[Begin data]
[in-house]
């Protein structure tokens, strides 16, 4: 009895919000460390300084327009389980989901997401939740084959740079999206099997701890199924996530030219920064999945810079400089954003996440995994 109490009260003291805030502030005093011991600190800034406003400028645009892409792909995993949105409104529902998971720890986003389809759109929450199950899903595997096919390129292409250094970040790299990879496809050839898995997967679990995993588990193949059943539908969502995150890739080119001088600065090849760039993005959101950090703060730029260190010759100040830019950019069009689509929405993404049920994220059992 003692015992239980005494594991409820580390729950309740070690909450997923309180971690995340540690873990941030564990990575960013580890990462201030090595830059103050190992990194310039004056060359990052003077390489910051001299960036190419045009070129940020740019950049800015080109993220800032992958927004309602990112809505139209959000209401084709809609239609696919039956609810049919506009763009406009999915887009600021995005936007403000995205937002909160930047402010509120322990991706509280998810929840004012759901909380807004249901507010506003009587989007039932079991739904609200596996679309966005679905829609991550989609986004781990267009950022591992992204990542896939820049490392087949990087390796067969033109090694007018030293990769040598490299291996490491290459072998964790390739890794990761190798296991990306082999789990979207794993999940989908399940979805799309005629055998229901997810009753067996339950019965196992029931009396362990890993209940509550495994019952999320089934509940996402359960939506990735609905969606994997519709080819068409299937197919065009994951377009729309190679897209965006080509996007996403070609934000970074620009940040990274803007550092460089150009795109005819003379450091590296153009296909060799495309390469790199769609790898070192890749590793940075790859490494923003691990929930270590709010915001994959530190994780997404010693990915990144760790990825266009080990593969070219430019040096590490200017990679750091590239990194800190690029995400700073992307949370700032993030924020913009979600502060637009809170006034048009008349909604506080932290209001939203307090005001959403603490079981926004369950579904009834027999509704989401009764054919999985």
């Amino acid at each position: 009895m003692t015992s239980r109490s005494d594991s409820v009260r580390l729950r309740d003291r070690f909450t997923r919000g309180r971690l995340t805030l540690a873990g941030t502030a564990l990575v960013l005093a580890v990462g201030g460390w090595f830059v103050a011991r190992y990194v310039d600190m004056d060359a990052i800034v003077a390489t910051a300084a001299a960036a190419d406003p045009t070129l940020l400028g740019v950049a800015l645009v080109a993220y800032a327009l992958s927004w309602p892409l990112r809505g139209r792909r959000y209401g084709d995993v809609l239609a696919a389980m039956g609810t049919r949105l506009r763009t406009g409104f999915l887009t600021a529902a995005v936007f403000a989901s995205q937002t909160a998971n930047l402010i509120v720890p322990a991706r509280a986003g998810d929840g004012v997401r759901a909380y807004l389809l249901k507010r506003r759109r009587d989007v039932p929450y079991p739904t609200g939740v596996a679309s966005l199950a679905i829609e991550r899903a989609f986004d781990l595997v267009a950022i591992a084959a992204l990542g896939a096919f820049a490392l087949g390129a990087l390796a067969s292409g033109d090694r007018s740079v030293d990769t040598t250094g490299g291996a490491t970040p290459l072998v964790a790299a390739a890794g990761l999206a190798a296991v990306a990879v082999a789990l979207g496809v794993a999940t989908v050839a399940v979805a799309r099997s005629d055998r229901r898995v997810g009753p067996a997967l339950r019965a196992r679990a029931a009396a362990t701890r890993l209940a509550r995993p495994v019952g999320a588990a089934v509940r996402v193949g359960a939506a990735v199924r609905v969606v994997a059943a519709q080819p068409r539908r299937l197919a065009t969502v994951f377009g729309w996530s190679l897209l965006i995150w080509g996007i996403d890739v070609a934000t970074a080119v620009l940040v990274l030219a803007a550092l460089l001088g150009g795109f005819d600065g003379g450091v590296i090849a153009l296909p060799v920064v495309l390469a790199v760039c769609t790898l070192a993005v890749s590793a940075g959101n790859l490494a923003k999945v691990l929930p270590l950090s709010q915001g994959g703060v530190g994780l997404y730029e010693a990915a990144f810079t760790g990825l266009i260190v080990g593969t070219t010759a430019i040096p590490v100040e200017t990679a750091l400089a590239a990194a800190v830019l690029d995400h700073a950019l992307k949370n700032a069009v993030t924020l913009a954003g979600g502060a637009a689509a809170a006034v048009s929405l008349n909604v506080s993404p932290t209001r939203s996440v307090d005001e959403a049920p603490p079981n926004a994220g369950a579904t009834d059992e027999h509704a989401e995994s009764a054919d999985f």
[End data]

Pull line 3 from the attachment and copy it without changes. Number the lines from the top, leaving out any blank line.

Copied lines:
């Amino acid at each position: 009895m003692t015992s239980r109490s005494d594991s409820v009260r580390l729950r309740d003291r070690f909450t997923r919000g309180r971690l995340t805030l540690a873990g941030t502030a564990l990575v960013l005093a580890v990462g201030g460390w090595f830059v103050a011991r190992y990194v310039d600190m004056d060359a990052i800034v003077a390489t910051a300084a001299a960036a190419d406003p045009t070129l940020l400028g740019v950049a800015l645009v080109a993220y800032a327009l992958s927004w309602p892409l990112r809505g139209r792909r959000y209401g084709d995993v809609l239609a696919a389980m039956g609810t049919r949105l506009r763009t406009g409104f999915l887009t600021a529902a995005v936007f403000a989901s995205q937002t909160a998971n930047l402010i509120v720890p322990a991706r509280a986003g998810d929840g004012v997401r759901a909380y807004l389809l249901k507010r506003r759109r009587d989007v039932p929450y079991p739904t609200g939740v596996a679309s966005l199950a679905i829609e991550r899903a989609f986004d781990l595997v267009a950022i591992a084959a992204l990542g896939a096919f820049a490392l087949g390129a990087l390796a067969s292409g033109d090694r007018s740079v030293d990769t040598t250094g490299g291996a490491t970040p290459l072998v964790a790299a390739a890794g990761l999206a190798a296991v990306a990879v082999a789990l979207g496809v794993a999940t989908v050839a399940v979805a799309r099997s005629d055998r229901r898995v997810g009753p067996a997967l339950r019965a196992r679990a029931a009396a362990t701890r890993l209940a509550r995993p495994v019952g999320a588990a089934v509940r996402v193949g359960a939506a990735v199924r609905v969606v994997a059943a519709q080819p068409r539908r299937l197919a065009t969502v994951f377009g729309w996530s190679l897209l965006i995150w080509g996007i996403d890739v070609a934000t970074a080119v620009l940040v990274l030219a803007a550092l460089l001088g150009g795109f005819d600065g003379g450091v590296i090849a153009l296909p060799v920064v495309l390469a790199v760039c769609t790898l070192a993005v890749s590793a940075g959101n790859l490494a923003k999945v691990l929930p270590l950090s709010q915001g994959g703060v530190g994780l997404y730029e010693a990915a990144f810079t760790g990825l266009i260190v080990g593969t070219t010759a430019i040096p590490v100040e200017t990679a750091l400089a590239a990194a800190v830019l690029d995400h700073a950019l992307k949370n700032a069009v993030t924020l913009a954003g979600g502060a637009a689509a809170a006034v048009s929405l008349n909604v506080s993404p932290t209001r939203s996440v307090d005001e959403a049920p603490p079981n926004a994220g369950a579904t009834d059992e027999h509704a989401e995994s009764a054919d999985f």